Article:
Some things in life are so common as to be constants. The image of the “starving artist” is one. Another is the notion that the value of an artist’s paintings only start to rise significantly after the artist is dead.
Pablo Picasso, one of the most famous artists in world history, bucked the second trend. When he died in the early 1970s, his estate was valued between $100 and $250 million. That’s considerable wealth, and that was in the dollars of the day, where a high-end sedan often cost less than $5000. Today, he’d be worth somewhere between a half and over a full billion.
Not bad for a profession known for its poverty rate.
Still, he was occasionally known to produce doodles and sketches for people with whom he’d engage in conversation. That may have been because of his humble beginnings; while he was a child art prodigy, his family was hardly independently wealthy.
He fell victim to the first stereotype, that of the starving artist, when he first moved to Paris. There, he struck a friendship with the journalist and poet Max Jacob. The two rented an apartment together, taking advantage of their comparative night owl / morning person tendencies to purchase only a single bed for use between the pair. Still, as neither poetry nor art was particularly lucrative, many of his early works are long gone… consigned to the fire to keep the room warm over the cold Parisian winters.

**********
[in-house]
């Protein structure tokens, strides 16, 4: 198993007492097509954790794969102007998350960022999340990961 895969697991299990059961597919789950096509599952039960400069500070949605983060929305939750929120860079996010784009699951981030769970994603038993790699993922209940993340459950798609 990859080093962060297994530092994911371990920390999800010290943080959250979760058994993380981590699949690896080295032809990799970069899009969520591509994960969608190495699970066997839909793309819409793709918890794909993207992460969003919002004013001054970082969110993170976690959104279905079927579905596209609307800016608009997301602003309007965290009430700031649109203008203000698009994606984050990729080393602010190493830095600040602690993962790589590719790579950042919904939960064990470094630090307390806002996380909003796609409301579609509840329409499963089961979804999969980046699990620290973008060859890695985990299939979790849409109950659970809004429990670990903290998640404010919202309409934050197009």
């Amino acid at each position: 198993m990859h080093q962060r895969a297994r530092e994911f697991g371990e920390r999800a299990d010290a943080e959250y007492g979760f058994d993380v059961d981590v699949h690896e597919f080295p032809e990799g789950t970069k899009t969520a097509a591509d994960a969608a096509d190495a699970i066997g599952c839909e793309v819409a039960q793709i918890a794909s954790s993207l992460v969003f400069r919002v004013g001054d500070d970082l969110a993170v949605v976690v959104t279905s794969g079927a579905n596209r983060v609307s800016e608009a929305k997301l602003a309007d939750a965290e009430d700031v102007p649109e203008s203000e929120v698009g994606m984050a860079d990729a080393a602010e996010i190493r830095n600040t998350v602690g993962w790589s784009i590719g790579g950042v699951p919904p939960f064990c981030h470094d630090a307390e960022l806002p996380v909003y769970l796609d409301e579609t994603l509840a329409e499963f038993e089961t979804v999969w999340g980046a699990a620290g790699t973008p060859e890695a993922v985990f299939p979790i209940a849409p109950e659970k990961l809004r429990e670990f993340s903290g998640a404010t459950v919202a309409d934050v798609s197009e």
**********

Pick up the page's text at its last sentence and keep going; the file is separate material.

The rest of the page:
Years passed. Picasso gained fame. He acquired some wealth – only a fraction of what he would come to possess. He made friends.
One of those friends was a writer named Guillaume Apollinaire. In 1907, one of Apollinaire’s former secretaries approached Picasso with the opportunity to buy some beautiful sculptures, and Picasso bought them. Four years later, Apollinaire himself purchased another small sculpture.
Only after the purchases were they to learn the pieces had been stolen from the Louvre. This was a concern, but not a dramatic one; they were fairly minor items. Both Picasso and Apollinaire decided to keep their ill-gotten gains. Unfortunately for the pair a more famous artwork was stolen in 1911, drawing considerable police attention to thefts from the museum. The piece in question: the Mona Lisa.
When that was stolen, Apollinaire’s secretary, Gery Pieret, came forth. He identified himself as a former thief from the Louvre, hoping to get a reward for information about stolen artworks.
He was not successful in procuring cash, but he did focus police attention on his associates.
Picasso and his friend considered destroying their sculptures to cover their tracks, but couldn’t bring themselves to commit the act. Instead, the friend turned them over to a newspaper, on condition of anonymity. The gambit failed. The police discovered who the people were behind the return of the sculptures and brought the pair before the court.
Newspapers around the world trumpeted that the famed artist was a prime suspect in the case. And while it didn’t take long for investigators to determine that Picasso had not, in fact, stolen the Mona Lisa, it wasn’t until two years later when Italian artist Vincenzo Peruggia was conclusively identified as the thief that Picasso’s name was fully cleared.
Question of the night: What is a piece of artwork you own?